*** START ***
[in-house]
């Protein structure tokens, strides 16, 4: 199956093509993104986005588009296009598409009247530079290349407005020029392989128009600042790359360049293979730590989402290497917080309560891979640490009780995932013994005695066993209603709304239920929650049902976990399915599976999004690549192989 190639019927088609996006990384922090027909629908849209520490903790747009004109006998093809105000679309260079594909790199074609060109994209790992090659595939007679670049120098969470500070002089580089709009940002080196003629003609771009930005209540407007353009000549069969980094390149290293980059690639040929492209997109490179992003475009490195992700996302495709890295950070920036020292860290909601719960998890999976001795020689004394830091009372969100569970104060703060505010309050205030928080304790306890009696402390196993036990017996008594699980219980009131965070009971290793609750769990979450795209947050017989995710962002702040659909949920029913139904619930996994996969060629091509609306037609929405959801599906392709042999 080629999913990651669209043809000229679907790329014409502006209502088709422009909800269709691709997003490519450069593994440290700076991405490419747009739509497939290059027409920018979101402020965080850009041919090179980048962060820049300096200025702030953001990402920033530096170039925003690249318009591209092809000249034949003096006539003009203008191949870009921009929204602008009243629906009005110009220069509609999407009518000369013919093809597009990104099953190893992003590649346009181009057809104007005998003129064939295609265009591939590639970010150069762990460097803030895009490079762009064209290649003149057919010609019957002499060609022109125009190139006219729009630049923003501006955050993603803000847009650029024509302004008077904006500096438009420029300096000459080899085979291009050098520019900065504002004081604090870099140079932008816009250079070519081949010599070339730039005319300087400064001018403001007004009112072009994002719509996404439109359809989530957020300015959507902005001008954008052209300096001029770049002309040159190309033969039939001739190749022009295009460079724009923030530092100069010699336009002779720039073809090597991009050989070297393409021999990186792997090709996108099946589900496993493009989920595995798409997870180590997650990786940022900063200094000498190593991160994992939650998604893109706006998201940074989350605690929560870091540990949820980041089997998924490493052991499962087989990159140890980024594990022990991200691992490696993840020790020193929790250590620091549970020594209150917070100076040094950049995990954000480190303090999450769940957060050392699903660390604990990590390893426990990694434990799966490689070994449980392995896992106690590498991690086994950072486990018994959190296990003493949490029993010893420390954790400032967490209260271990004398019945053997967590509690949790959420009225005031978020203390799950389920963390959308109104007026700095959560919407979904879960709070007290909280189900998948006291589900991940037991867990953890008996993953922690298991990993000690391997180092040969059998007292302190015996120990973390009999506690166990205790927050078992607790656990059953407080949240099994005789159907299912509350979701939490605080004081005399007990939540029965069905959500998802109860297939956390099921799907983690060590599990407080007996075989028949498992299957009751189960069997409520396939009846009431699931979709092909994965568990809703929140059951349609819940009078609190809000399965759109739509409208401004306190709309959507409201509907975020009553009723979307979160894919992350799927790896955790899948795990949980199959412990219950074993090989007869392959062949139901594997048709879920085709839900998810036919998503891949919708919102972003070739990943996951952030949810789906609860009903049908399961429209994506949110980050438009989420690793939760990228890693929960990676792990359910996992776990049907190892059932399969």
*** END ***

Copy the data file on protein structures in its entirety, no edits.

[in-house]
């Protein structure tokens, strides 16, 4: 199956093509993104986005588009296009598409009247530079290349407005020029392989128009600042790359360049293979730590989402290497917080309560891979640490009780995932013994005695066993209603709304239920929650049902976990399915599976999004690549192989 190639019927088609996006990384922090027909629908849209520490903790747009004109006998093809105000679309260079594909790199074609060109994209790992090659595939007679670049120098969470500070002089580089709009940002080196003629003609771009930005209540407007353009000549069969980094390149290293980059690639040929492209997109490179992003475009490195992700996302495709890295950070920036020292860290909601719960998890999976001795020689004394830091009372969100569970104060703060505010309050205030928080304790306890009696402390196993036990017996008594699980219980009131965070009971290793609750769990979450795209947050017989995710962002702040659909949920029913139904619930996994996969060629091509609306037609929405959801599906392709042999 080629999913990651669209043809000229679907790329014409502006209502088709422009909800269709691709997003490519450069593994440290700076991405490419747009739509497939290059027409920018979101402020965080850009041919090179980048962060820049300096200025702030953001990402920033530096170039925003690249318009591209092809000249034949003096006539003009203008191949870009921009929204602008009243629906009005110009220069509609999407009518000369013919093809597009990104099953190893992003590649346009181009057809104007005998003129064939295609265009591939590639970010150069762990460097803030895009490079762009064209290649003149057919010609019957002499060609022109125009190139006219729009630049923003501006955050993603803000847009650029024509302004008077904006500096438009420029300096000459080899085979291009050098520019900065504002004081604090870099140079932008816009250079070519081949010599070339730039005319300087400064001018403001007004009112072009994002719509996404439109359809989530957020300015959507902005001008954008052209300096001029770049002309040159190309033969039939001739190749022009295009460079724009923030530092100069010699336009002779720039073809090597991009050989070297393409021999990186792997090709996108099946589900496993493009989920595995798409997870180590997650990786940022900063200094000498190593991160994992939650998604893109706006998201940074989350605690929560870091540990949820980041089997998924490493052991499962087989990159140890980024594990022990991200691992490696993840020790020193929790250590620091549970020594209150917070100076040094950049995990954000480190303090999450769940957060050392699903660390604990990590390893426990990694434990799966490689070994449980392995896992106690590498991690086994950072486990018994959190296990003493949490029993010893420390954790400032967490209260271990004398019945053997967590509690949790959420009225005031978020203390799950389920963390959308109104007026700095959560919407979904879960709070007290909280189900998948006291589900991940037991867990953890008996993953922690298991990993000690391997180092040969059998007292302190015996120990973390009999506690166990205790927050078992607790656990059953407080949240099994005789159907299912509350979701939490605080004081005399007990939540029965069905959500998802109860297939956390099921799907983690060590599990407080007996075989028949498992299957009751189960069997409520396939009846009431699931979709092909994965568990809703929140059951349609819940009078609190809000399965759109739509409208401004306190709309959507409201509907975020009553009723979307979160894919992350799927790896955790899948795990949980199959412990219950074993090989007869392959062949139901594997048709879920085709839900998810036919998503891949919708919102972003070739990943996951952030949810789906609860009903049908399961429209994506949110980050438009989420690793939760990228890693929960990676792990359910996992776990049907190892059932399969």